Hemp and bamboo frame moves four loads
CALFEE Design is well- known as a builder of bamboo bikes.
One of the company’s latest creations is a bamboo e- bike, packed with enough features that it could quite literally take the place of a car — hence its nickname, the Car Killer.
Although the specific bike that we saw at the recent North American Handmade Bicycle Show is a one- off design concept, a very similar model was built for a client in San Francisco.
He uses that bike on a daily basis, in his job as a contractor.
As can be seen, the Car Killer has a strong- yet- forgiving all-bamboo frame, joined together by lugs made from a mix of hemp fibre and epoxy resin.
Pedal- assist power is provided by a 500- watt BionX D Series rear hub motor, protected by a carbon fibre wheel cover.
Users can select the amount of pedalling assistance, along with checking parameters such as battery life, via an LCD control module on the handlebars. There’s no word on battery range.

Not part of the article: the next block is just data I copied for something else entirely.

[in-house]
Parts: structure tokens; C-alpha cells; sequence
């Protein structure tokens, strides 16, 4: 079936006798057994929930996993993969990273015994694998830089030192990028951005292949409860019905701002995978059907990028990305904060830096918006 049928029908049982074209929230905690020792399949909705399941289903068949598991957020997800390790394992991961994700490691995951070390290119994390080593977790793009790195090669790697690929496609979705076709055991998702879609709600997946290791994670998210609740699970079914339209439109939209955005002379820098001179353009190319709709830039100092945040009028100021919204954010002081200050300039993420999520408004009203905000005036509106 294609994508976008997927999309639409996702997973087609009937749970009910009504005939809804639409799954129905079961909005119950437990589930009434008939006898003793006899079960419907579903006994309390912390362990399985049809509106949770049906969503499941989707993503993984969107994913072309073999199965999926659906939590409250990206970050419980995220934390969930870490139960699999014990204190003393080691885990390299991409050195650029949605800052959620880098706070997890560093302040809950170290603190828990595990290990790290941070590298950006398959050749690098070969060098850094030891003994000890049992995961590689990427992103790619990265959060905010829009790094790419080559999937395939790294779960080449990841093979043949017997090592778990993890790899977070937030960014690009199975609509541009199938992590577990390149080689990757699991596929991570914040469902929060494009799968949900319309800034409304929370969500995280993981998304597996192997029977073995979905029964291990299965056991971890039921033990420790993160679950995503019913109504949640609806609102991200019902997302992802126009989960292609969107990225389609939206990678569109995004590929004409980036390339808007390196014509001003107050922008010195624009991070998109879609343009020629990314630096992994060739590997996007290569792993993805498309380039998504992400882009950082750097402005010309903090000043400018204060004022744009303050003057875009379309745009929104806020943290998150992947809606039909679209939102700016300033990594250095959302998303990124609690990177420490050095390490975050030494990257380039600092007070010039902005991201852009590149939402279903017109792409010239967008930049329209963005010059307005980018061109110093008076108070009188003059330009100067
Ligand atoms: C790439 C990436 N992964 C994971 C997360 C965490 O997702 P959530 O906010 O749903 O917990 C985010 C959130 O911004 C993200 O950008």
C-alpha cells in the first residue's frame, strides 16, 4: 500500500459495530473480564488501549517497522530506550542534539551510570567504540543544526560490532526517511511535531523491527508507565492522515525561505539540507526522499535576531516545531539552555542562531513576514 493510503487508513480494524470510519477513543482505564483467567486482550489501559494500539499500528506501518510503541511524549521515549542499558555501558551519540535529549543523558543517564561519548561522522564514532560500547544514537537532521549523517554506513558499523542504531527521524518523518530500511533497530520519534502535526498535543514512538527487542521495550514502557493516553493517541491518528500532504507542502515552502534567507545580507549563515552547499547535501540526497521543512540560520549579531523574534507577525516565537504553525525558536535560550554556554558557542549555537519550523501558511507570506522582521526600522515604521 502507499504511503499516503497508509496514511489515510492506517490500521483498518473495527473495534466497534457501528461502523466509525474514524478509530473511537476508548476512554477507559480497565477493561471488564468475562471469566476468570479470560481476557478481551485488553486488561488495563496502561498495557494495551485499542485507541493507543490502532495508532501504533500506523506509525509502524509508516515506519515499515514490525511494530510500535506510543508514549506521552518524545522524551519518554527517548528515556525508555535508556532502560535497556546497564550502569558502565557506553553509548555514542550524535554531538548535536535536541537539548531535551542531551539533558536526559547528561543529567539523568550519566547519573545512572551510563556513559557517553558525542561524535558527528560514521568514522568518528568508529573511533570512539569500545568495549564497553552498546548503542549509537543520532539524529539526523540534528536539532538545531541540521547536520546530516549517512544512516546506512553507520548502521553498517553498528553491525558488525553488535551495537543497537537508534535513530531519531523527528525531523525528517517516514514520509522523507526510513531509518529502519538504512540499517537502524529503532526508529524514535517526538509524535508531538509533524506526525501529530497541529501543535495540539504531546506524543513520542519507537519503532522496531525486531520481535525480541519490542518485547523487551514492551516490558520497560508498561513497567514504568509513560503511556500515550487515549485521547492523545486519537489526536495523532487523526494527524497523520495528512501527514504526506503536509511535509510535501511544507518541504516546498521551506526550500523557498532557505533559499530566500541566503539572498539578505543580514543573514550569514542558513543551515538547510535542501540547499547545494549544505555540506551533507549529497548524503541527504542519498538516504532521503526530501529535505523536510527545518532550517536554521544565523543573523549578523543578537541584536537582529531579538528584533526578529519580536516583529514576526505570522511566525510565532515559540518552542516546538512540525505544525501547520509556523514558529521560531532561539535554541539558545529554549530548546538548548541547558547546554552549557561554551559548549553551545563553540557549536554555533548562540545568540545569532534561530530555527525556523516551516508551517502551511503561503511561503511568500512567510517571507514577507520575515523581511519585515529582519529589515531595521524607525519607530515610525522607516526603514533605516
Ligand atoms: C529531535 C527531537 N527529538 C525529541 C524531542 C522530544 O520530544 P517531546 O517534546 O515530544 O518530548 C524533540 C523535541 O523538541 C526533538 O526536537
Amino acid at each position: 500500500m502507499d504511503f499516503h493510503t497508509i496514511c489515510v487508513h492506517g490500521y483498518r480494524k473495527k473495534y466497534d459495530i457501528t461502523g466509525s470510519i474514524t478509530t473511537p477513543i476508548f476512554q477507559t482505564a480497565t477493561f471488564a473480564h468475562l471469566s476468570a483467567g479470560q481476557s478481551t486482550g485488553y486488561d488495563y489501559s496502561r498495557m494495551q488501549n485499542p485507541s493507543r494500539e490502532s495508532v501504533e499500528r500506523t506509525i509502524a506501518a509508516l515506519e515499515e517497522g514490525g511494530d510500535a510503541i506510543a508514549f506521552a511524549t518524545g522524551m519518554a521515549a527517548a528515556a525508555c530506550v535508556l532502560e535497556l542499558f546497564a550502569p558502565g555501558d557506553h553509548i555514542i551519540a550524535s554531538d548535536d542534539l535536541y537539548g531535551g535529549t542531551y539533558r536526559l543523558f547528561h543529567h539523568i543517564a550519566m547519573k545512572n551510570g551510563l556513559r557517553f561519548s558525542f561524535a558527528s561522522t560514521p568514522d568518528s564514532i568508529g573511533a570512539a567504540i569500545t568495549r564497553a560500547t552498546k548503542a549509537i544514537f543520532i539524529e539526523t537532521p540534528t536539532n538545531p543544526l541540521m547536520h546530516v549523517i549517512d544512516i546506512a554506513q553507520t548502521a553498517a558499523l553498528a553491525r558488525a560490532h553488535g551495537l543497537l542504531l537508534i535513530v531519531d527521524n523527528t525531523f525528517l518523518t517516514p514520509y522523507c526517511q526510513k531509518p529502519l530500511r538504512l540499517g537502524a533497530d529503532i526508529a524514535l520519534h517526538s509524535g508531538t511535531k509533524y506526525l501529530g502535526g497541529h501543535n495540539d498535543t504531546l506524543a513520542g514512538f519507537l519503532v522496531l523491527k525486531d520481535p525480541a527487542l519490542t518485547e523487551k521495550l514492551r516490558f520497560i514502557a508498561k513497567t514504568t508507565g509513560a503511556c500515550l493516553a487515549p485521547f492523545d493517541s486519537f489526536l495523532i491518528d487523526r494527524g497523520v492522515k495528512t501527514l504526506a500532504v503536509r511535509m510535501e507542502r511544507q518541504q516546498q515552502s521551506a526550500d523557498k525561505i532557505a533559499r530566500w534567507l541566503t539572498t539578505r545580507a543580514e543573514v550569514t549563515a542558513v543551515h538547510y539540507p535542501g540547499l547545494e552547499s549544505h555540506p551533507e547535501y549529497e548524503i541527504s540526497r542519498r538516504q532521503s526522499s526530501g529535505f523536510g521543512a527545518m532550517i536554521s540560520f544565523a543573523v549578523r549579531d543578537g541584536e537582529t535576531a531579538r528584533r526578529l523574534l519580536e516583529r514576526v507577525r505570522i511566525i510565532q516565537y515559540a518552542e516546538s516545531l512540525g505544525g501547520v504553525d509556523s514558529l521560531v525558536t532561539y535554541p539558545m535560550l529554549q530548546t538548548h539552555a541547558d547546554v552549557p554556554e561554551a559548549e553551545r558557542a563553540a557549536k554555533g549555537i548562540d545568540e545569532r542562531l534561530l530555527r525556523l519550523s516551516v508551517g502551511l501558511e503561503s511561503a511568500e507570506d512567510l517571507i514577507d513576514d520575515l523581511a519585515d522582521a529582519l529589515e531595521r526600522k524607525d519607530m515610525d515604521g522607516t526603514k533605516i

Because it’s a working bike, the Car Killer has plenty of cargo space.
The basket in front is large enough to carry a European-standard beer crate, while two steel boxes in the back can carry a wide variety of tools.
There’s also a shallower cargo compartment between those two boxes, for things like jackets and work gloves.
Besides its motor, some of the Killer’s other electronic features include an audible alarm that goes off if the bike is moved while parked, high and low- beam LED headlights, and dual tail lights.
Those lights shut off once the bike’s electrical system is powered down, so there’s no chance of accidentally leaving them on and draining the battery. If you’re thinking that you wouldn’t mind a Car Killer of your own, company founder Craig Calfee tells us that it would probably sell for about U. S.$ 8 000 ( over R121 700).
Already proven in daily use, the Car Killer frame is made from bamboo and hemp, provides four cargo spaces with an odometer and LED lights front and rear, plus an electric motor to help pedal the load.